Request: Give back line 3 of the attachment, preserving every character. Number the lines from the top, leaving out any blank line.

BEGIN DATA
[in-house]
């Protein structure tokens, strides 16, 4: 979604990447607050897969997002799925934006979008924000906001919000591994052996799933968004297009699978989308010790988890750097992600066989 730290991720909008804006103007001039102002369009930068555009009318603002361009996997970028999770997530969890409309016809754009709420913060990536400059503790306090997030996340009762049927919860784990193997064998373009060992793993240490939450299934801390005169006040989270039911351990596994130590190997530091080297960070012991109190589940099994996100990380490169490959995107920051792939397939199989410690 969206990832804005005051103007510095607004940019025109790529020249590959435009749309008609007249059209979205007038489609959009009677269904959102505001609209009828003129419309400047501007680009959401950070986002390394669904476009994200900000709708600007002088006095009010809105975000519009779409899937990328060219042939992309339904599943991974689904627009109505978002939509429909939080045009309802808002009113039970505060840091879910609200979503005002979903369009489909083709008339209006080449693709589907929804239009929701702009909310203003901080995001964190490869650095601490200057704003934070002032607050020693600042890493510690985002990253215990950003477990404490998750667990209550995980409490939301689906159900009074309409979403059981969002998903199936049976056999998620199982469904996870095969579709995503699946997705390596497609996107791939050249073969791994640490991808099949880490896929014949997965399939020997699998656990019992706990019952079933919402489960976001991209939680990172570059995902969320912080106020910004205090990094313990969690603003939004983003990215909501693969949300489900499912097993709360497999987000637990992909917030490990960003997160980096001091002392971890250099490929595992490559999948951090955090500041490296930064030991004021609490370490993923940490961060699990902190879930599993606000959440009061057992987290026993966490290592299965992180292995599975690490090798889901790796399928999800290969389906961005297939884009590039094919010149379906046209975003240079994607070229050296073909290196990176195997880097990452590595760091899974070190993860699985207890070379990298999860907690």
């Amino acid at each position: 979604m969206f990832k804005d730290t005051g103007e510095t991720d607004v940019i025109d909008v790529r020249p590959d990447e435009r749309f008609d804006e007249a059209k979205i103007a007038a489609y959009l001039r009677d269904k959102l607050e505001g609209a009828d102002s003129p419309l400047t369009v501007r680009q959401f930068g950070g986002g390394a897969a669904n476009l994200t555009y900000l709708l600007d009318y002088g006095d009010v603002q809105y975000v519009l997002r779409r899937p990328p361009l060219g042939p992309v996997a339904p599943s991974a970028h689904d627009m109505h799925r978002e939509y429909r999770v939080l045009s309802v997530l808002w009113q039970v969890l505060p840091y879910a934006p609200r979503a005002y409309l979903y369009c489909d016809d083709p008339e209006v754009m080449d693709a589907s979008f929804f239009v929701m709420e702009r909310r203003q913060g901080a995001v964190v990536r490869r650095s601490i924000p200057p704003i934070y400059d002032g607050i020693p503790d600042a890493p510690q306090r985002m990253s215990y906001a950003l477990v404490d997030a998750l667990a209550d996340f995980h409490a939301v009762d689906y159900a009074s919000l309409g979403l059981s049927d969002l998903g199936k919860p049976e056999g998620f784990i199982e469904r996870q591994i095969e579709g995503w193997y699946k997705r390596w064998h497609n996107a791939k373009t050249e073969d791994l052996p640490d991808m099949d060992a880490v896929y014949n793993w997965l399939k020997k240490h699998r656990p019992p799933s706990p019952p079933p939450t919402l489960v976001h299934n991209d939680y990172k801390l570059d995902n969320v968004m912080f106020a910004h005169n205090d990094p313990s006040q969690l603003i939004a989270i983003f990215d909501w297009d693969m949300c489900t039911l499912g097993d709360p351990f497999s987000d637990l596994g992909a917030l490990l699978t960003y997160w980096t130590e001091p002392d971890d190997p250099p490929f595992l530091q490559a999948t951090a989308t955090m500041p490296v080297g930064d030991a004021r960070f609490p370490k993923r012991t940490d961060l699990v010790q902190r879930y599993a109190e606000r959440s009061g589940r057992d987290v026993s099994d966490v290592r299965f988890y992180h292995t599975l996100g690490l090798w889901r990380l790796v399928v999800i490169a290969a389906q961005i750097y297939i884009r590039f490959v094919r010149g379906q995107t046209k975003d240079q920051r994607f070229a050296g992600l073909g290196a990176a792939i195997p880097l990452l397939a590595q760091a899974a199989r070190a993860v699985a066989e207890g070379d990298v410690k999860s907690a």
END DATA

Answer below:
């Amino acid at each position: 979604m969206f990832k804005d730290t005051g103007e510095t991720d607004v940019i025109d909008v790529r020249p590959d990447e435009r749309f008609d804006e007249a059209k979205i103007a007038a489609y959009l001039r009677d269904k959102l607050e505001g609209a009828d102002s003129p419309l400047t369009v501007r680009q959401f930068g950070g986002g390394a897969a669904n476009l994200t555009y900000l709708l600007d009318y002088g006095d009010v603002q809105y975000v519009l997002r779409r899937p990328p361009l060219g042939p992309v996997a339904p599943s991974a970028h689904d627009m109505h799925r978002e939509y429909r999770v939080l045009s309802v997530l808002w009113q039970v969890l505060p840091y879910a934006p609200r979503a005002y409309l979903y369009c489909d016809d083709p008339e209006v754009m080449d693709a589907s979008f929804f239009v929701m709420e702009r909310r203003q913060g901080a995001v964190v990536r490869r650095s601490i924000p200057p704003i934070y400059d002032g607050i020693p503790d600042a890493p510690q306090r985002m990253s215990y906001a950003l477990v404490d997030a998750l667990a209550d996340f995980h409490a939301v009762d689906y159900a009074s919000l309409g979403l059981s049927d969002l998903g199936k919860p049976e056999g998620f784990i199982e469904r996870q591994i095969e579709g995503w193997y699946k997705r390596w064998h497609n996107a791939k373009t050249e073969d791994l052996p640490d991808m099949d060992a880490v896929y014949n793993w997965l399939k020997k240490h699998r656990p019992p799933s706990p019952p079933p939450t919402l489960v976001h299934n991209d939680y990172k801390l570059d995902n969320v968004m912080f106020a910004h005169n205090d990094p313990s006040q969690l603003i939004a989270i983003f990215d909501w297009d693969m949300c489900t039911l499912g097993d709360p351990f497999s987000d637990l596994g992909a917030l490990l699978t960003y997160w980096t130590e001091p002392d971890d190997p250099p490929f595992l530091q490559a999948t951090a989308t955090m500041p490296v080297g930064d030991a004021r960070f609490p370490k993923r012991t940490d961060l699990v010790q902190r879930y599993a109190e606000r959440s009061g589940r057992d987290v026993s099994d966490v290592r299965f988890y992180h292995t599975l996100g690490l090798w889901r990380l790796v399928v999800i490169a290969a389906q961005i750097y297939i884009r590039f490959v094919r010149g379906q995107t046209k975003d240079q920051r994607f070229a050296g992600l073909g290196a990176a792939i195997p880097l990452l397939a590595q760091a899974a199989r070190a993860v699985a066989e207890g070379d990298v410690k999860s907690a």